Butterflies of all sizes and colors have been having a party behind my back fence. They are enjoying themselves at the neighbor's condo. When I went out back, the air smelled like the fragrant lilacs of May in Nebraska. When I moved into this condo, my patio was shaded by a big tree behind the fence, but that tree fell over in a storm about six years ago. The condo changed owners a few times as a new volunteer tree sprouted and grew in a pot on the patio. One of the owners transplanted the seedling in the ground, and it grew like crazy. In five years it went from seed to taller than a two-story building. The tree is very gangly, sprawling about like a teenage boy who can't figure out what to do with his long limbs and big feet. Hummingbirds pause on its branches in the summer. Clusters of round yellow seeds hang from the bare branches all winter.
I'm suspicious of trees that grow this fast because of their weak, brittle branches. They can make a big mess of twigs and branches each time the wind blows, not just for you, but also for your over-the-fence neighbor.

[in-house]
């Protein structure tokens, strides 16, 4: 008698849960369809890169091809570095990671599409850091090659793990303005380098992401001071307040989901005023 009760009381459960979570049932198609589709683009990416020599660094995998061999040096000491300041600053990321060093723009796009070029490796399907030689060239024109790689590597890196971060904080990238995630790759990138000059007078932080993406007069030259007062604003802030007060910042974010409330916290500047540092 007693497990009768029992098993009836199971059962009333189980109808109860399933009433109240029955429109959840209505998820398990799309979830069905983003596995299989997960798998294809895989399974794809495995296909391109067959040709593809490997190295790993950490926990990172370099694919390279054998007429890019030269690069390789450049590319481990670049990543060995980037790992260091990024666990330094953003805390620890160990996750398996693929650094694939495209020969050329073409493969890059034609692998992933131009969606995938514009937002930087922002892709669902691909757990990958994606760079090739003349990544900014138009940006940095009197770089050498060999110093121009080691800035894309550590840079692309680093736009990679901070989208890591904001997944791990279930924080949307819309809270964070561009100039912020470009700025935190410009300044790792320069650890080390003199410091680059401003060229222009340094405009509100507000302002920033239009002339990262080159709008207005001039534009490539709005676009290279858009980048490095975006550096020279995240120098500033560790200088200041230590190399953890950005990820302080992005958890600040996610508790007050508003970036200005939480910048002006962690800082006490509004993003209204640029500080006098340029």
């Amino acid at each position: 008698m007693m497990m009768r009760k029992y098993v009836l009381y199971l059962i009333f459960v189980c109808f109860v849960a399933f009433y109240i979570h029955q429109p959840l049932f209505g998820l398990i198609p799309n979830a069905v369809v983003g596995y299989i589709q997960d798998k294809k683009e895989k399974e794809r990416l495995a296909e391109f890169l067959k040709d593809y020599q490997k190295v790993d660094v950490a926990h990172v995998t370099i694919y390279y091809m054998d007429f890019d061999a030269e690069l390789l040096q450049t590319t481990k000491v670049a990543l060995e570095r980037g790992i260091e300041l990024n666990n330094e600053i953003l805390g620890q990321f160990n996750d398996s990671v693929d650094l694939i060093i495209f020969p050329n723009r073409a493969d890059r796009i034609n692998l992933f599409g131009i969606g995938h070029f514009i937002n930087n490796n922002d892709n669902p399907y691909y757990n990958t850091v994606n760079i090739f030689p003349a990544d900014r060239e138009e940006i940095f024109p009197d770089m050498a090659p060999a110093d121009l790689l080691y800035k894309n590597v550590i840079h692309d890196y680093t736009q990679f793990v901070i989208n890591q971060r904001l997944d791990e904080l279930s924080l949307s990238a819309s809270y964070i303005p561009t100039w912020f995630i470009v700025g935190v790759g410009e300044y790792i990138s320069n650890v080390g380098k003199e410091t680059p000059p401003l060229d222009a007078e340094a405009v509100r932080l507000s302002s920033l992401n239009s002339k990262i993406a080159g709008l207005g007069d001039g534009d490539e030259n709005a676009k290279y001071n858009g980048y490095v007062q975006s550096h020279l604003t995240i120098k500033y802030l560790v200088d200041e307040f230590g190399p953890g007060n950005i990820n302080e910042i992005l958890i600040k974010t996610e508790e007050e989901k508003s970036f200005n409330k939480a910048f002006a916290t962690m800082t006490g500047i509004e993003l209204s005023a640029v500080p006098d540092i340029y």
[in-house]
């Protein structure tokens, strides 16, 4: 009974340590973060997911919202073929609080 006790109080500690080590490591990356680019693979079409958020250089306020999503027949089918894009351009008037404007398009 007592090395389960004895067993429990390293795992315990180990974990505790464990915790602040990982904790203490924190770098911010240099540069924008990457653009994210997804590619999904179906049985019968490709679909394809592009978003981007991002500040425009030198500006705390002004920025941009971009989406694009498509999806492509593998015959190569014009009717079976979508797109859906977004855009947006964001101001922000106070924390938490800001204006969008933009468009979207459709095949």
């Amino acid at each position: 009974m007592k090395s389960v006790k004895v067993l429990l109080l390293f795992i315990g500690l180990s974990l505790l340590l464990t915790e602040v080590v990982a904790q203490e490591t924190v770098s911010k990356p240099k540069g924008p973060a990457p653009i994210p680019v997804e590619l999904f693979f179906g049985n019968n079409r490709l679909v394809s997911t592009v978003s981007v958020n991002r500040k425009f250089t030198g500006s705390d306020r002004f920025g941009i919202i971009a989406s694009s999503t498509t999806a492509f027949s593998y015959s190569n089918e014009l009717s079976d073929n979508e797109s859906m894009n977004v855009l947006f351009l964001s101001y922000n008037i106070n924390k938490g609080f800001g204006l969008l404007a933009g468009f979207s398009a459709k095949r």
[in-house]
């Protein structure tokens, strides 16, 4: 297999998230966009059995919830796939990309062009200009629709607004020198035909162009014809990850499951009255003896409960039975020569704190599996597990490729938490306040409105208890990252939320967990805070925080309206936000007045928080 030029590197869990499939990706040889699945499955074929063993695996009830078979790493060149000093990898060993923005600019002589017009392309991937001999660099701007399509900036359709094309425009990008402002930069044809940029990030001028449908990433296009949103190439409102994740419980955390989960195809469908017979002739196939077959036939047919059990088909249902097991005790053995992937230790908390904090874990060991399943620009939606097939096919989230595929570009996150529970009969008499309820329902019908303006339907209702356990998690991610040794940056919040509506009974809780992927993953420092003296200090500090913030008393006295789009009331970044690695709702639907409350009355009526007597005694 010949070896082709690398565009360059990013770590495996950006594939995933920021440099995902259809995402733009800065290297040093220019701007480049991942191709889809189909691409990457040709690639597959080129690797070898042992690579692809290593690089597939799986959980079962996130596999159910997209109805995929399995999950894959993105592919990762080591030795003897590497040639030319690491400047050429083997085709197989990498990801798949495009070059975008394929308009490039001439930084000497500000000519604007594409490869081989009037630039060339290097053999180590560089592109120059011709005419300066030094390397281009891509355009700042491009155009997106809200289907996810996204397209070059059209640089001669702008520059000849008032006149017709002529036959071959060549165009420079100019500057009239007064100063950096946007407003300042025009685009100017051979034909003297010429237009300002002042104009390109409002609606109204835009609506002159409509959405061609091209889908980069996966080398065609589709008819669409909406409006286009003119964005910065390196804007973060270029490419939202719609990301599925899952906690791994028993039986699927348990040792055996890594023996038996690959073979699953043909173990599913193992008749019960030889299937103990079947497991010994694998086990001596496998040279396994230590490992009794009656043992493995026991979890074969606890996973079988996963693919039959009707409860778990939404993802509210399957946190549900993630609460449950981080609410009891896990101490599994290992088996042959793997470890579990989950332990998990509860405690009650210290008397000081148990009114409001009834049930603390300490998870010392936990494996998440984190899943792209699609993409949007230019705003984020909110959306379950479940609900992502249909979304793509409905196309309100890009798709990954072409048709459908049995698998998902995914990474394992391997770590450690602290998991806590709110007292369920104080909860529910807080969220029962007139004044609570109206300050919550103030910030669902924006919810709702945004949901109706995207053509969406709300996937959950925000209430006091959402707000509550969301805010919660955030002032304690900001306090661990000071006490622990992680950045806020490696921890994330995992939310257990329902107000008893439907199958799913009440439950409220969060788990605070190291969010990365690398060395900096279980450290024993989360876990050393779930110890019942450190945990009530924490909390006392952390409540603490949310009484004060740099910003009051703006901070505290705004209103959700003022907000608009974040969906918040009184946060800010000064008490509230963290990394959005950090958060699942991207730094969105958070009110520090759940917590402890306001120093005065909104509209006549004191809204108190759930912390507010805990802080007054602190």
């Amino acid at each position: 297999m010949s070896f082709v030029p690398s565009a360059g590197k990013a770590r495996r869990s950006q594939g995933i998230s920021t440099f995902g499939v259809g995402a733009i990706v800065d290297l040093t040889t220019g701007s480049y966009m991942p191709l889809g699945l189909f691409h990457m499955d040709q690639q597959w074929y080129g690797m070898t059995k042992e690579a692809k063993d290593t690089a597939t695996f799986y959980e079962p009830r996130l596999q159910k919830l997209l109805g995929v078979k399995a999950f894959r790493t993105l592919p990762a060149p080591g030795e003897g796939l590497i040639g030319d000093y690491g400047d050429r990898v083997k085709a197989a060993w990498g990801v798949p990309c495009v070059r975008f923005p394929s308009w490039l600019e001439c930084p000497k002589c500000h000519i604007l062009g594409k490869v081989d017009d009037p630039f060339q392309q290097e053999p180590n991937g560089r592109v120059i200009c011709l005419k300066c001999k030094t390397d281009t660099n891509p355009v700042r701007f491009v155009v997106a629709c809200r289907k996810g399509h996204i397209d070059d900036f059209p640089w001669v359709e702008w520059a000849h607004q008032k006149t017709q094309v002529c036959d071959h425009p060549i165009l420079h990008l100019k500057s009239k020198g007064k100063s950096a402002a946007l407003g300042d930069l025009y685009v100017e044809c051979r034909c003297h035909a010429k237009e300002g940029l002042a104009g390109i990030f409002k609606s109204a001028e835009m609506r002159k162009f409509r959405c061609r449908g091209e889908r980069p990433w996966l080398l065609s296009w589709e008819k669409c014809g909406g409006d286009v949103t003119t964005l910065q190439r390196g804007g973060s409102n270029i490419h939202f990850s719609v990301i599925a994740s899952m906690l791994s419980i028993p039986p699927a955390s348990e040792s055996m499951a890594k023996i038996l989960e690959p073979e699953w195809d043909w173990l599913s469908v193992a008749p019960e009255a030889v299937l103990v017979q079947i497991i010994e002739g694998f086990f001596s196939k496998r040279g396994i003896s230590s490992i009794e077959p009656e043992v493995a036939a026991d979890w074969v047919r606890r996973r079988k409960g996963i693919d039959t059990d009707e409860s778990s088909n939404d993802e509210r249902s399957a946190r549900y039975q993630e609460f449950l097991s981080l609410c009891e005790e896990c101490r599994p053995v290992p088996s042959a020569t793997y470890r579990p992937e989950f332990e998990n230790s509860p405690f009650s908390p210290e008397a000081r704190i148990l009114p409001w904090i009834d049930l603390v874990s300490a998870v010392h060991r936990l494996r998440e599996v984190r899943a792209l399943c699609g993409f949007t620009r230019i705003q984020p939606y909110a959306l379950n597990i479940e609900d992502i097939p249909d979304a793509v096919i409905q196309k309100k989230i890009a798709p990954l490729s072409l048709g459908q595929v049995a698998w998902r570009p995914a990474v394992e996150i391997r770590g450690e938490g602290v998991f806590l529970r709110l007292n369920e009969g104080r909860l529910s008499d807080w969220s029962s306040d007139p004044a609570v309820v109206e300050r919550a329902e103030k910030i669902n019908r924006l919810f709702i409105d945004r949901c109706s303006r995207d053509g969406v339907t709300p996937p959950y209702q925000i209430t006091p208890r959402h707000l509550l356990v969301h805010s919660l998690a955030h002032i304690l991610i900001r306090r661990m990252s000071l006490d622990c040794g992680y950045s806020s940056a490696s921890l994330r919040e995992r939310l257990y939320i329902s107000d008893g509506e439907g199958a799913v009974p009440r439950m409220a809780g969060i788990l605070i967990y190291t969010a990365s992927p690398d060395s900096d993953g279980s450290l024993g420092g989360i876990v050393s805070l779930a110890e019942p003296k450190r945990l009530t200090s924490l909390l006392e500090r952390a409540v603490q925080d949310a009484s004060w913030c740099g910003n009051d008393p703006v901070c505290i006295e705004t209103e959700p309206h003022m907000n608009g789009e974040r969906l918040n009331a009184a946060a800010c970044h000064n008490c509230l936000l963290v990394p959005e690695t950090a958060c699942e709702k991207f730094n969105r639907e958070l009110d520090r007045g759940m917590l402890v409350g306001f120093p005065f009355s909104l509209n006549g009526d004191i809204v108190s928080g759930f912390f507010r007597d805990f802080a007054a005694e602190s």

So what is this tree that's attracting butterflies? The internet is so great for questions like this one. I found photos matching the leaves, flowers, and berries at DFW Tree ID, so I know it is a chinaberry tree.
The non-native Chinaberry is considered an invasive species that outcompetes native species in thickets, floodplain woods, and borders of woods. According to Wikipedia, the tree is unattractive to bees and butterflies, which I can see out my window isn't true. It is also a toxic plant, according to the Toxic Plant Database:
Meliatoxins A1, A2 and A3 are responsible for the toxicity of these plants. They are found in highest concentration in the fruit, but the bark, leaves and flowers are also poisonous. Many species including cattle, sheep, goats, pigs, dogs, rats, rabbits, guinea pigs, poultry and humans have been poisoned by chinaberry. Pigs and dogs are poisoned most frequently, usually by ingesting fallen fruits. They show clinical signs within 2 to 4 hours of consumption.
© 2007 Nancy L. Ruder